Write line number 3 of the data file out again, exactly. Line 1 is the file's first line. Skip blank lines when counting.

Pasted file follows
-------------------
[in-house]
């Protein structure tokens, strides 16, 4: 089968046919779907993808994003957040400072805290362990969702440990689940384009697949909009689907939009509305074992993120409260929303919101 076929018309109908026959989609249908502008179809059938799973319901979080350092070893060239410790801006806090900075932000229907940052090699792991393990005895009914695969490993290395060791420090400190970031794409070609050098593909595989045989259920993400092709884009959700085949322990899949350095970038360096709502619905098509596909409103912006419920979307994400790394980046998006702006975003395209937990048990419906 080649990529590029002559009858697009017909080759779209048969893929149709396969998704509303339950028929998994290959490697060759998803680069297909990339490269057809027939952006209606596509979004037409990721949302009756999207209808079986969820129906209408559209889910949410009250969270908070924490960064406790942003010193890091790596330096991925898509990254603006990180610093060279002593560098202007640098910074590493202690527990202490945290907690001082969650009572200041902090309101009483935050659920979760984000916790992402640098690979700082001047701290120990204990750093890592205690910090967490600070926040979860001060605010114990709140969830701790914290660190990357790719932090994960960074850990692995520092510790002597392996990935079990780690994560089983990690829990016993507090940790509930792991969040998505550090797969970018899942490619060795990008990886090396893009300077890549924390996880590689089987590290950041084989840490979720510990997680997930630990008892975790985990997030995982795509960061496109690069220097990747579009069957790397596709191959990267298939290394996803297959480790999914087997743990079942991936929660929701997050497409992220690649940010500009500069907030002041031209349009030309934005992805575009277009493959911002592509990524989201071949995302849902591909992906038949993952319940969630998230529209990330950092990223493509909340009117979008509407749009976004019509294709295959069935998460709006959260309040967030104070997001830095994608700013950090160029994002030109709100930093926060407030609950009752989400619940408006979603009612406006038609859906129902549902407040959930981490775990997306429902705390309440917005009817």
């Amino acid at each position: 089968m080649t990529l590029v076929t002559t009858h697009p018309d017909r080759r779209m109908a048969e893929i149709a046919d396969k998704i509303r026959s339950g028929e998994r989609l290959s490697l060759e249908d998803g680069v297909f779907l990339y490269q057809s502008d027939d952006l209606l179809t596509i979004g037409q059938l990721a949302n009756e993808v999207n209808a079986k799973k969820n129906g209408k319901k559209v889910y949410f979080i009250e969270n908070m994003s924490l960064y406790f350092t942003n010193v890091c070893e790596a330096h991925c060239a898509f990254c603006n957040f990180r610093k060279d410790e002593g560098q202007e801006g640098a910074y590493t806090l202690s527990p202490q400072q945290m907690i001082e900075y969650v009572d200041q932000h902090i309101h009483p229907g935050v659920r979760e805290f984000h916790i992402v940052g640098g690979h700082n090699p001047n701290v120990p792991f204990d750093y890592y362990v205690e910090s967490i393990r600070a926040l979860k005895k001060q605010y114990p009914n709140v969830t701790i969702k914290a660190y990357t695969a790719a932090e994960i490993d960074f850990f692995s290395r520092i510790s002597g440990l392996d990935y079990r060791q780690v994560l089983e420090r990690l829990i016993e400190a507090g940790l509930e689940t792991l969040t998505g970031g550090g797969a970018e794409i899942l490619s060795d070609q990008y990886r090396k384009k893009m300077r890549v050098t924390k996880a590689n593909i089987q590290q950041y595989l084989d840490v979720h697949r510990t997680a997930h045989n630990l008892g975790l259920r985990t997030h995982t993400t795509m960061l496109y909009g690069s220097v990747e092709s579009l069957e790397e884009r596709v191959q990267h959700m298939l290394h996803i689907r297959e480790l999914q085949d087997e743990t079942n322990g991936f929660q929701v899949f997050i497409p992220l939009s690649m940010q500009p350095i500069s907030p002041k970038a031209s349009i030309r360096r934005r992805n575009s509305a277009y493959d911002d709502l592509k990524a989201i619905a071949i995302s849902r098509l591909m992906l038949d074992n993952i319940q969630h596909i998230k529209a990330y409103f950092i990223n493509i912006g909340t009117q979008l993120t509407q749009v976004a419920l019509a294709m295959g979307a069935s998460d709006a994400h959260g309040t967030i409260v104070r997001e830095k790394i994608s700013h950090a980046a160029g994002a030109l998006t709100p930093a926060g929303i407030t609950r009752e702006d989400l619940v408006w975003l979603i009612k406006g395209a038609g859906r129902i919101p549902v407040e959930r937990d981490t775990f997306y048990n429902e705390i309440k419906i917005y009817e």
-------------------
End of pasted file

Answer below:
């Amino acid at each position: 089968m080649t990529l590029v076929t002559t009858h697009p018309d017909r080759r779209m109908a048969e893929i149709a046919d396969k998704i509303r026959s339950g028929e998994r989609l290959s490697l060759e249908d998803g680069v297909f779907l990339y490269q057809s502008d027939d952006l209606l179809t596509i979004g037409q059938l990721a949302n009756e993808v999207n209808a079986k799973k969820n129906g209408k319901k559209v889910y949410f979080i009250e969270n908070m994003s924490l960064y406790f350092t942003n010193v890091c070893e790596a330096h991925c060239a898509f990254c603006n957040f990180r610093k060279d410790e002593g560098q202007e801006g640098a910074y590493t806090l202690s527990p202490q400072q945290m907690i001082e900075y969650v009572d200041q932000h902090i309101h009483p229907g935050v659920r979760e805290f984000h916790i992402v940052g640098g690979h700082n090699p001047n701290v120990p792991f204990d750093y890592y362990v205690e910090s967490i393990r600070a926040l979860k005895k001060q605010y114990p009914n709140v969830t701790i969702k914290a660190y990357t695969a790719a932090e994960i490993d960074f850990f692995s290395r520092i510790s002597g440990l392996d990935y079990r060791q780690v994560l089983e420090r990690l829990i016993e400190a507090g940790l509930e689940t792991l969040t998505g970031g550090g797969a970018e794409i899942l490619s060795d070609q990008y990886r090396k384009k893009m300077r890549v050098t924390k996880a590689n593909i089987q590290q950041y595989l084989d840490v979720h697949r510990t997680a997930h045989n630990l008892g975790l259920r985990t997030h995982t993400t795509m960061l496109y909009g690069s220097v990747e092709s579009l069957e790397e884009r596709v191959q990267h959700m298939l290394h996803i689907r297959e480790l999914q085949d087997e743990t079942n322990g991936f929660q929701v899949f997050i497409p992220l939009s690649m940010q500009p350095i500069s907030p002041k970038a031209s349009i030309r360096r934005r992805n575009s509305a277009y493959d911002d709502l592509k990524a989201i619905a071949i995302s849902r098509l591909m992906l038949d074992n993952i319940q969630h596909i998230k529209a990330y409103f950092i990223n493509i912006g909340t009117q979008l993120t509407q749009v976004a419920l019509a294709m295959g979307a069935s998460d709006a994400h959260g309040t967030i409260v104070r997001e830095k790394i994608s700013h950090a980046a160029g994002a030109l998006t709100p930093a926060g929303i407030t609950r009752e702006d989400l619940v408006w975003l979603i009612k406006g395209a038609g859906r129902i919101p549902v407040e959930r937990d981490t775990f997306y048990n429902e705390i309440k419906i917005y009817e």